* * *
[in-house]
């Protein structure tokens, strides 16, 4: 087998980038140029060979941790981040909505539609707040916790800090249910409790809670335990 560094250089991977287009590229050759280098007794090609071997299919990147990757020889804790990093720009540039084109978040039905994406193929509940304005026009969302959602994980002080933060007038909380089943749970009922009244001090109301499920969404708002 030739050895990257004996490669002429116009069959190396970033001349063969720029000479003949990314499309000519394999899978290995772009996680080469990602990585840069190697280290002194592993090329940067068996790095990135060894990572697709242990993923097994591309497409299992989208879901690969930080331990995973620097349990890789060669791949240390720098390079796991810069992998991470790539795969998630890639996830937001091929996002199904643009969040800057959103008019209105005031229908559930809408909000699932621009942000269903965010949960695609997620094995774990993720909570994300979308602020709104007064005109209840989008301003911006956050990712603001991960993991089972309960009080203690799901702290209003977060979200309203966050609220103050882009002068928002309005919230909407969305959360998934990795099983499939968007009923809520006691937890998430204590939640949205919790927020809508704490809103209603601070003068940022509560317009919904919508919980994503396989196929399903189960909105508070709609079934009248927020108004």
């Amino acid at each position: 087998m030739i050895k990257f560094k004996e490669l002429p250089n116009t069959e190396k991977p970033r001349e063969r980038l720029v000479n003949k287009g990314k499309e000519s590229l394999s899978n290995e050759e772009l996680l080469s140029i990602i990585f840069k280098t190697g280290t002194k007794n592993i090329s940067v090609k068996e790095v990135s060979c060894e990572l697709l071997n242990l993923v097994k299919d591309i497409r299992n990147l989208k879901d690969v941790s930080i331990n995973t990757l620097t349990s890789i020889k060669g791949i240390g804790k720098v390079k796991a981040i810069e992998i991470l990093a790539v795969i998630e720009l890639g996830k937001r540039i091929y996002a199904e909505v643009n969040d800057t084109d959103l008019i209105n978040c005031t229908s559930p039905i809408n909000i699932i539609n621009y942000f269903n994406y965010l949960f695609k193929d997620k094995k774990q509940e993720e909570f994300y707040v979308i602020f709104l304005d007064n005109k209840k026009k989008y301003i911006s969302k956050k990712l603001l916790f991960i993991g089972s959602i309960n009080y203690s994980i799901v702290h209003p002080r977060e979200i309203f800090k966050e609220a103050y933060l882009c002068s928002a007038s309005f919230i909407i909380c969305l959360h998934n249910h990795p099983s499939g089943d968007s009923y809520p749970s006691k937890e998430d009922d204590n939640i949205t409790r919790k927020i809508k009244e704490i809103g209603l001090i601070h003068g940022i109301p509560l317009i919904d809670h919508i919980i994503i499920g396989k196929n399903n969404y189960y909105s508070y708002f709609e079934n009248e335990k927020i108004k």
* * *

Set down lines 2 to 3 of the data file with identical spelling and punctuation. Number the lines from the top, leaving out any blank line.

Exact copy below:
């Protein structure tokens, strides 16, 4: 087998980038140029060979941790981040909505539609707040916790800090249910409790809670335990 560094250089991977287009590229050759280098007794090609071997299919990147990757020889804790990093720009540039084109978040039905994406193929509940304005026009969302959602994980002080933060007038909380089943749970009922009244001090109301499920969404708002 030739050895990257004996490669002429116009069959190396970033001349063969720029000479003949990314499309000519394999899978290995772009996680080469990602990585840069190697280290002194592993090329940067068996790095990135060894990572697709242990993923097994591309497409299992989208879901690969930080331990995973620097349990890789060669791949240390720098390079796991810069992998991470790539795969998630890639996830937001091929996002199904643009969040800057959103008019209105005031229908559930809408909000699932621009942000269903965010949960695609997620094995774990993720909570994300979308602020709104007064005109209840989008301003911006956050990712603001991960993991089972309960009080203690799901702290209003977060979200309203966050609220103050882009002068928002309005919230909407969305959360998934990795099983499939968007009923809520006691937890998430204590939640949205919790927020809508704490809103209603601070003068940022509560317009919904919508919980994503396989196929399903189960909105508070709609079934009248927020108004």
């Amino acid at each position: 087998m030739i050895k990257f560094k004996e490669l002429p250089n116009t069959e190396k991977p970033r001349e063969r980038l720029v000479n003949k287009g990314k499309e000519s590229l394999s899978n290995e050759e772009l996680l080469s140029i990602i990585f840069k280098t190697g280290t002194k007794n592993i090329s940067v090609k068996e790095v990135s060979c060894e990572l697709l071997n242990l993923v097994k299919d591309i497409r299992n990147l989208k879901d690969v941790s930080i331990n995973t990757l620097t349990s890789i020889k060669g791949i240390g804790k720098v390079k796991a981040i810069e992998i991470l990093a790539v795969i998630e720009l890639g996830k937001r540039i091929y996002a199904e909505v643009n969040d800057t084109d959103l008019i209105n978040c005031t229908s559930p039905i809408n909000i699932i539609n621009y942000f269903n994406y965010l949960f695609k193929d997620k094995k774990q509940e993720e909570f994300y707040v979308i602020f709104l304005d007064n005109k209840k026009k989008y301003i911006s969302k956050k990712l603001l916790f991960i993991g089972s959602i309960n009080y203690s994980i799901v702290h209003p002080r977060e979200i309203f800090k966050e609220a103050y933060l882009c002068s928002a007038s309005f919230i909407i909380c969305l959360h998934n249910h990795p099983s499939g089943d968007s009923y809520p749970s006691k937890e998430d009922d204590n939640i949205t409790r919790k927020i809508k009244e704490i809103g209603l001090i601070h003068g940022i109301p509560l317009i919904d809670h919508i919980i994503i499920g396989k196929n399903n969404y189960y909105s508070y708002f709609e079934n009248e335990k927020i108004k």